Thin clients have taken on a role analogous to the terminals that provided the interface with mainframes and minicomputers in the past. In most cases, these intelligent terminals have been attached to Windows servers but the Web browsers that were previously merely a means of providing Internet connectivity can now tap the power of Web servers.
Effectively, the Web becomes the global mainframe that will house the powerful applications of the future.
To exploit this potential, Wyse has based its latest Winterm 3125SE terminal on Microsoft's Windows CE .net operating system but it has added its own extensions. One of the key additions is a Java Virtual Engine, which provides the ability to interact with Java services in addition to .net applets.
An optional 802.11b wireless module allows the Winterm to be used in free-standing kiosks that can be repositioned without any concerns about Lan connection points and cable runs.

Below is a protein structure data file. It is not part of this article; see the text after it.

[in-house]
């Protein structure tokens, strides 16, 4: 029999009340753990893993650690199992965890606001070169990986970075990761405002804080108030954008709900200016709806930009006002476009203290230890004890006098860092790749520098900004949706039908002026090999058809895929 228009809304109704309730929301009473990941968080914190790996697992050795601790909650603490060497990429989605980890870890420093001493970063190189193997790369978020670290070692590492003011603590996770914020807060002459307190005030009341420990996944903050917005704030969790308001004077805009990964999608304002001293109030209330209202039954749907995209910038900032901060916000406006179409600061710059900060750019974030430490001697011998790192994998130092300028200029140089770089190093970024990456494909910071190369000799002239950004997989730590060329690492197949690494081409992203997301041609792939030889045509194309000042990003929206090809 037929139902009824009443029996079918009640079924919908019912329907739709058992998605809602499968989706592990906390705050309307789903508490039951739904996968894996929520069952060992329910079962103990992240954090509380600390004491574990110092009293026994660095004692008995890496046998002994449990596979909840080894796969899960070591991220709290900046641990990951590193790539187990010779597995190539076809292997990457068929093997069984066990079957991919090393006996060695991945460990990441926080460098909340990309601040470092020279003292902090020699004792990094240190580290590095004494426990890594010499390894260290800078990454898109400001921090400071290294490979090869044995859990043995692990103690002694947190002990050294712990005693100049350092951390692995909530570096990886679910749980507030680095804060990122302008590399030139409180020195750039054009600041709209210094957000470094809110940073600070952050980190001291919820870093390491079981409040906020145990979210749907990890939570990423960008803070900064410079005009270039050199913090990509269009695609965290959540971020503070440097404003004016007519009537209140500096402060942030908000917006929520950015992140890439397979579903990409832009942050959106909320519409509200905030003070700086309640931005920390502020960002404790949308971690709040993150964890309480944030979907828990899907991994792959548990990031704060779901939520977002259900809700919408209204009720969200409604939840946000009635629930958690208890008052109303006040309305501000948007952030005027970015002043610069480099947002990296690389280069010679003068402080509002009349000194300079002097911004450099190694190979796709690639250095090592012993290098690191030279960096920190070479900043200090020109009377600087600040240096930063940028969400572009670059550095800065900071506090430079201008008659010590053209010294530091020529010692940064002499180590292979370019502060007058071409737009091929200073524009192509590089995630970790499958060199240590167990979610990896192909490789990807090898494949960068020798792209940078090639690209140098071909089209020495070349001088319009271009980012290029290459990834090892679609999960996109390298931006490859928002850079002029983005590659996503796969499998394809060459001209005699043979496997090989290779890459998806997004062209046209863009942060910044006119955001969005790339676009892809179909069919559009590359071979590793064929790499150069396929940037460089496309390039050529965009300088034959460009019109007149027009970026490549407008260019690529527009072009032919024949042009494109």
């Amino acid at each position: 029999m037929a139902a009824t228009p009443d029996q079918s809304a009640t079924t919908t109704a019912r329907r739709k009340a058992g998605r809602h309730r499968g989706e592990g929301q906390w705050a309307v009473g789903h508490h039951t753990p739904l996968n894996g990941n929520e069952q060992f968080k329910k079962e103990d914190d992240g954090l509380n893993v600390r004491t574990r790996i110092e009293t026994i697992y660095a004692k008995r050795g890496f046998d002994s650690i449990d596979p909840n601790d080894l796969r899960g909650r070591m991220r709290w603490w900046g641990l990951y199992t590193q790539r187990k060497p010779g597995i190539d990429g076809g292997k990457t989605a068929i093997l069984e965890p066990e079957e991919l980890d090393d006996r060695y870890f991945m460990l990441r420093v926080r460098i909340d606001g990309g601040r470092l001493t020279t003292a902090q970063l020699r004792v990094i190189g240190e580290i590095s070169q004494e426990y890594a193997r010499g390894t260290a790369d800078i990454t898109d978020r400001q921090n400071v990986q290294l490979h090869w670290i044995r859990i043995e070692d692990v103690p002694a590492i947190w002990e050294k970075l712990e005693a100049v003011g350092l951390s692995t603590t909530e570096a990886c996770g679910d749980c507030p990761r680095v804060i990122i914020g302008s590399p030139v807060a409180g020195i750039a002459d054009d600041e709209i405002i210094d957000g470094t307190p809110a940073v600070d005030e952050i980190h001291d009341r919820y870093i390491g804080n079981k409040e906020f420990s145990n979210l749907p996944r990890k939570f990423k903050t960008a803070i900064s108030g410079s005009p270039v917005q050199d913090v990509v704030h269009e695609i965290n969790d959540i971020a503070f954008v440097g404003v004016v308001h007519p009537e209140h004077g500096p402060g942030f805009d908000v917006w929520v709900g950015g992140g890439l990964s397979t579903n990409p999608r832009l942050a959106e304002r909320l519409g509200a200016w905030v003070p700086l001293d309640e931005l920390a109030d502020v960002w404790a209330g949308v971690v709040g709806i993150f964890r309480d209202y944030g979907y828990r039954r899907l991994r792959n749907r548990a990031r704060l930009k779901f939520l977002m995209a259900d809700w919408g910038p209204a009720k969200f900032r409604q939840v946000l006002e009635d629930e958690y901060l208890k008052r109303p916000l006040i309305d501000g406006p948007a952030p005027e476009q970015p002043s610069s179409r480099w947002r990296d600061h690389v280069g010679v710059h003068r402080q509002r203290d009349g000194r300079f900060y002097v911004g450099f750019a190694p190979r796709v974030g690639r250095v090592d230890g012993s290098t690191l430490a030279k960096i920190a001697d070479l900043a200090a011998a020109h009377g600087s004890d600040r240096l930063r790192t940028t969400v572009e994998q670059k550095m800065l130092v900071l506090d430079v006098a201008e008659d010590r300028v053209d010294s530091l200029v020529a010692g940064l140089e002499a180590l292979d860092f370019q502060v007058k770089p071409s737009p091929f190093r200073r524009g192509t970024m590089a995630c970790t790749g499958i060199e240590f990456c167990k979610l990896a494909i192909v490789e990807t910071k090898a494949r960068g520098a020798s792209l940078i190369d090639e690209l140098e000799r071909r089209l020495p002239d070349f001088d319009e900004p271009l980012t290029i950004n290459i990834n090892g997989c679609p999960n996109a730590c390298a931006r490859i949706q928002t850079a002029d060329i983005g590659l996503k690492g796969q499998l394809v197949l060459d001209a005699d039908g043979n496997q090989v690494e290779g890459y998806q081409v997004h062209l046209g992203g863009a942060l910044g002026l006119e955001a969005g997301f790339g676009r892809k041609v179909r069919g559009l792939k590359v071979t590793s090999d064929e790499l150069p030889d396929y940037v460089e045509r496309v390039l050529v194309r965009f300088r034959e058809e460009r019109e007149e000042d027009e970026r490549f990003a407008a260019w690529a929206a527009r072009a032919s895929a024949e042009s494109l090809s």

A new application enables a standalone Winterm to be used as a Web browsing terminal. The addition of a webcam and Microsoft's Netmeeting software extends the capabilities to allow the terminal to be used as a videophone.
Stephen Yeo, EMEA marketing director at Wyse, predicted a bright future for the 3125SE. "We believe this will become our biggest-selling terminal within months of its release," he said.
"In some ways this is being helped by the recession, which is making people look at ways of cutting costs. Why give a 2GHz PC to someone who just needs to tap into the SAP application to look up information about goods and parts?"
Royal Mail is using the new Winterms as it attempts to turn its business round. "The company has bought 300 terminals to help restructure the business as quickly as possible," said Yeo.
"The ability to post the Winterm to an employee at a post office anywhere in the country and allow them to connect the system up themselves means a massive saving in deployment costs. This is enhanced by the remote management software that comes free with each terminal and the fact that the lack of local discs and reduces the threat from viruses to almost zero."